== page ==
Friday, November 14, 2008
This discussion wouldn't be complete without a mention of school-sponsored fiestas. It seems that almost every week there's a party sponsored by one grade or another. Fiestas are the one thing the administration is serious about organizing. There may not be rain-dates for classes, but there are always rain-dates for fiestas. What's the purpose of these fiestas? To raise money for one school project or another. I'd like to know what "school projects" the fundraising benefits, because I've seen students charged for the cost of their exam papers (and we are not talking big packets the likes of your high-school exams, I'm talking about a single-sided piece of paper). Lessons are often put on hold so that students can get ready for one fiesta or another. I've walked into classrooms to find that instead of teaching the students, the teachers are showing the students how to model for that night's fashion show. On other days I've witnessed the teachers sitting around while the students run amok because that night there was a fiesta and the teachers wanted to give them a break from class (What class? Talk about pre-party!). What happens at fiestas is another matter in itself. The school raises fund by charging students for food and drinks. Ok, that may not seem so bad. Let me be more specific: alcoholic beverages. Schools charge their own underage students to raise money for those same students' education. The Paraguayan custom is to take a sip of a drink – any drink: tereré, Coke, wine – and pass it around. I've seen teachers take a sip of a beer before passing it to one of their students. Meanwhile, the police at the police station look on as if nothing is happening. I always thought that restricting the drinking limit to 21+ was a stupid, unenforceable law. While it's true that the U.S. government can't stop underage kids from drinking, you have to at least appreciate the fact that there's no alcohol served at school-sponsored events. Teachers are supposed to be role models for students. How can they be role models if they get they're as drunk as their students? Or worse, if they get their own students drunk? We hope for teachers that inspire youth and an education system that educates the leaders of tomorrow. The Paraguayan education system is certainly a far cry from that.
Thursday, November 13, 2008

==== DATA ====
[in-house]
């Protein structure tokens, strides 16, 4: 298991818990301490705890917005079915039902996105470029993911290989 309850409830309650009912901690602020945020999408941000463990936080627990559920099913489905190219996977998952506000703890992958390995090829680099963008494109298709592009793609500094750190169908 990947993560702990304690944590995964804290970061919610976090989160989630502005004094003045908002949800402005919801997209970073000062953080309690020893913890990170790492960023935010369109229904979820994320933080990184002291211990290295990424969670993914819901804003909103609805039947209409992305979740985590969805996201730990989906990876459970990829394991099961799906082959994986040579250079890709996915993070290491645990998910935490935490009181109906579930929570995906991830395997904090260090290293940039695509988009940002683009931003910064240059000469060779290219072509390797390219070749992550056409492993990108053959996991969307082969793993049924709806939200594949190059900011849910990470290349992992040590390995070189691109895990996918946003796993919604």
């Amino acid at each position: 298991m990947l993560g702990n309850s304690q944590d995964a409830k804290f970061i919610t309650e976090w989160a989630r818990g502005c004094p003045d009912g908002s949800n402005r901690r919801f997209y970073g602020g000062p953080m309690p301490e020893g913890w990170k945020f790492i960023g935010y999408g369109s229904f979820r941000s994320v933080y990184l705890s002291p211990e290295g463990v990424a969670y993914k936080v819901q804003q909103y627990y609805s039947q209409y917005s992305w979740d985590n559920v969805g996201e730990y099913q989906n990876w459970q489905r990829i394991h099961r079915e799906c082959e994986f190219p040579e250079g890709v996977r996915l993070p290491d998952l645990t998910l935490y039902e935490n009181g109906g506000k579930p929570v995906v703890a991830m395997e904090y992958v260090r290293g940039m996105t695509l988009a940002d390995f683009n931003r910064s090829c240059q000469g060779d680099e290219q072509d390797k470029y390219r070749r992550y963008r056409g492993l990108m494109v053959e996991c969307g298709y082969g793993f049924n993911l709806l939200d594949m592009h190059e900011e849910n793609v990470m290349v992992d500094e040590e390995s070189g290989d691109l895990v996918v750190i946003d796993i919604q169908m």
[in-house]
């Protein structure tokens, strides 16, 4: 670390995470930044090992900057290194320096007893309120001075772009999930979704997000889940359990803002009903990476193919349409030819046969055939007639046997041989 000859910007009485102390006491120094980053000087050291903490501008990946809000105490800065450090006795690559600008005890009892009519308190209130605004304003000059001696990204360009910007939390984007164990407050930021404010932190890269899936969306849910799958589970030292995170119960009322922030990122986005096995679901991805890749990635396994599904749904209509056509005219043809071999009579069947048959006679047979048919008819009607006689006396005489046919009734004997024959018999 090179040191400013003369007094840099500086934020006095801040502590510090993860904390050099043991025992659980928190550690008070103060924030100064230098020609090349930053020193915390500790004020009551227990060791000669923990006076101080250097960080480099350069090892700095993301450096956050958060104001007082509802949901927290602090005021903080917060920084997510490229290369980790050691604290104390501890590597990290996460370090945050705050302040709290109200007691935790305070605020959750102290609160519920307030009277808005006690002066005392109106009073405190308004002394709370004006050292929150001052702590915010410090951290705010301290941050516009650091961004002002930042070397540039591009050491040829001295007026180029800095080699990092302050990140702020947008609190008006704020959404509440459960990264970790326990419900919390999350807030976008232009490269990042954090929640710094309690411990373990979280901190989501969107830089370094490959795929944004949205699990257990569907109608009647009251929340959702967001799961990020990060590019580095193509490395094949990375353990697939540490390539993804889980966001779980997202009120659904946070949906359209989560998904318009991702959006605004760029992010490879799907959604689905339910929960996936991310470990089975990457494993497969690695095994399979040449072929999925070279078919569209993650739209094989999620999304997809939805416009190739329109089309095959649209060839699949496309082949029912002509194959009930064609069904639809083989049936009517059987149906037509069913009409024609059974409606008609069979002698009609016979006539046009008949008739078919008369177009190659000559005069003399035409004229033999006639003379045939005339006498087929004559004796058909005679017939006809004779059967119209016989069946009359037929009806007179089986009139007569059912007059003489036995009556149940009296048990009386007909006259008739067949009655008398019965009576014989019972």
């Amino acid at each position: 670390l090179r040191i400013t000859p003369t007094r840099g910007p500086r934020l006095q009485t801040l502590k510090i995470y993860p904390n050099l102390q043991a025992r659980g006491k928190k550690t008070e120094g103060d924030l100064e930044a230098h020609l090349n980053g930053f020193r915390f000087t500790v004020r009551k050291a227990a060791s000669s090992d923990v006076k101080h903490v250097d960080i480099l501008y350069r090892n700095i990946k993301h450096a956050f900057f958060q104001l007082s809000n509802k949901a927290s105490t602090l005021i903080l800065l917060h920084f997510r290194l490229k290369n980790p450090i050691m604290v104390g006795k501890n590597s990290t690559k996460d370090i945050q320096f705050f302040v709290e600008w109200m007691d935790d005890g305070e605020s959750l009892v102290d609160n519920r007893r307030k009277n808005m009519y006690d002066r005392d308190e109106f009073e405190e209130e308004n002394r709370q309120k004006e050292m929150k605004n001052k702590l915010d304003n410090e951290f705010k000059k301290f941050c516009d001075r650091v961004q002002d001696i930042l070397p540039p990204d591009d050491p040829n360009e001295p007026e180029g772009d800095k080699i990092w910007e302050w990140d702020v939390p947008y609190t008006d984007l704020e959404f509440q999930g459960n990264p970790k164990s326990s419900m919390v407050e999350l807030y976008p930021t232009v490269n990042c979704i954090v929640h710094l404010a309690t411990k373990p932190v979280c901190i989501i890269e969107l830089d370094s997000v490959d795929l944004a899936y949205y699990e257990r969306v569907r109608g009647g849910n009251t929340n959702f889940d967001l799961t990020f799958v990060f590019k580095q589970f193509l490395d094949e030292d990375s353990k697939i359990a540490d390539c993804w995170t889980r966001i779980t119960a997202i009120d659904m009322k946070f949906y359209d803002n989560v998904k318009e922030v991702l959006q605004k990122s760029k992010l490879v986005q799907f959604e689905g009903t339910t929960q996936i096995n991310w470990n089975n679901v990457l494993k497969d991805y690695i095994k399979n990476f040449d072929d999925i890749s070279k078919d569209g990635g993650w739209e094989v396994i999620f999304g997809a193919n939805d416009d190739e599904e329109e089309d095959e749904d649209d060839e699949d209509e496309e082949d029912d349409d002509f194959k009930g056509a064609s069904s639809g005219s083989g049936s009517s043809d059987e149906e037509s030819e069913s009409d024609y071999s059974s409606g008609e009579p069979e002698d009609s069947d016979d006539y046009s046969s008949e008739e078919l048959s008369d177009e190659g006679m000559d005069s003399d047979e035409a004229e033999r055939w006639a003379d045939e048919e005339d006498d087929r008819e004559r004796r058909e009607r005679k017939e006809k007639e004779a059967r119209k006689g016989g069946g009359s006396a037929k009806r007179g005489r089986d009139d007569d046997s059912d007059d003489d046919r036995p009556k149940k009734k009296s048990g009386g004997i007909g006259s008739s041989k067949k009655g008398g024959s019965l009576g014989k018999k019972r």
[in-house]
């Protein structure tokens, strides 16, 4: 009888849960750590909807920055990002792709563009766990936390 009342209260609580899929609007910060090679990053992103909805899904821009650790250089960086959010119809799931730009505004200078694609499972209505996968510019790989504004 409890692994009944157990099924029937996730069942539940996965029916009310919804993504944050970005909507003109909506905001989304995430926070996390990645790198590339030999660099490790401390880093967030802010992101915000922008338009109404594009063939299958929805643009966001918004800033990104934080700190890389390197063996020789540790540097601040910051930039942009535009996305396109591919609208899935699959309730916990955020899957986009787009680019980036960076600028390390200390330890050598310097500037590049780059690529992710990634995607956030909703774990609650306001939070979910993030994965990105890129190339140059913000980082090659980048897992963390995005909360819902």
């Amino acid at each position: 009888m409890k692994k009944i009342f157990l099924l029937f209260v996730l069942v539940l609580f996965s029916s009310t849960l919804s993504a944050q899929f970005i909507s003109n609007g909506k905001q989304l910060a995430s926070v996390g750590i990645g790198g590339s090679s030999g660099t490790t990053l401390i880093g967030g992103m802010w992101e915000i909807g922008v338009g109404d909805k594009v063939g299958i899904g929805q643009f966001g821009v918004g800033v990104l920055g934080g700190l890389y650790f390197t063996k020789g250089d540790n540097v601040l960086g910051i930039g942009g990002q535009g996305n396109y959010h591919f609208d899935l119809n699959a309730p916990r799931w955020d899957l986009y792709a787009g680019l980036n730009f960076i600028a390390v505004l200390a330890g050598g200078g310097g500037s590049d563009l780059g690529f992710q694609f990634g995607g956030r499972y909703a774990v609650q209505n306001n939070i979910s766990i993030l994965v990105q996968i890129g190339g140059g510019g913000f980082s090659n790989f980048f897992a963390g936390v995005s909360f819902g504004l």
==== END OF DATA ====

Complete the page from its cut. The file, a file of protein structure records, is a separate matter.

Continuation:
Remember that feeling you had the first time you were covered in cow manure? Well, I certainly do! It was disgust at that green slime running down my arm; disgust at that pungent odor permeating my clothes. Why was I covered in cow poop you might ask? Because I needed it for my abonero, my compost-pile. I have a large bin in my backyard (hopefully it’s tall enough to keep the chickens out). I first put a layer of dry leaves to cover the bottom. Then I spread a layer of oh-so-sweet-smelling manure on top, after which I put another layer of dry leaves, followed by a layer of green leaves and rotten lemons, another layer of dry leaves, and finally kitchen scraps. I made sure to water the pile between every layer and add soil as well, just for consistency. The layers alternated between carbon-rich and nitrogen-rich organic matter, as to create the proper chemical reaction that will cause the pile to heat up. What was the point of spending all morning shoveling piles of shit, raking up leaves and rotten fruit, and hoisting buckets of water out of my well? What’s the goal? Crumbly, sweet-smelling compost (and this time I really do mean sweet-smelling) – the best all-natural fertilizer you can give your garden. A supplement that puts carbon, nitrogen, and potassium into the soil, enriching it and helping fruits and vegetables grow faster, last longer, and taste better.
Since I was already covered in dirt and sweat by this point, I decided to experiment with manure tea. I put heaping piles of cow dung into an onion sack, tied it shut, and placed it in a bucket of water where it will steep for a week or two, resulting in rich, liquid fertilizer. There was one hitch with this plan. I was getting the cow poop from my neighbor, whose house I reached by hopping a barbed-wire fence. The problem I did not foresee was transporting this bag of manure back to my yard. Imagine the sight of me stumbling around, desperately clutching in both arms, trying to move a surprisingly heavy sack of shit. This brings us back to the point where we came in, the one where I was covered in shit. Oh well, all in a day’s hard work!
P.S. Another problem I did not foresee was getting shit stains out of a shirt. I guess I’ll have to keep that shirt aside for my “lifting piles of cow shit onto my abonero” days.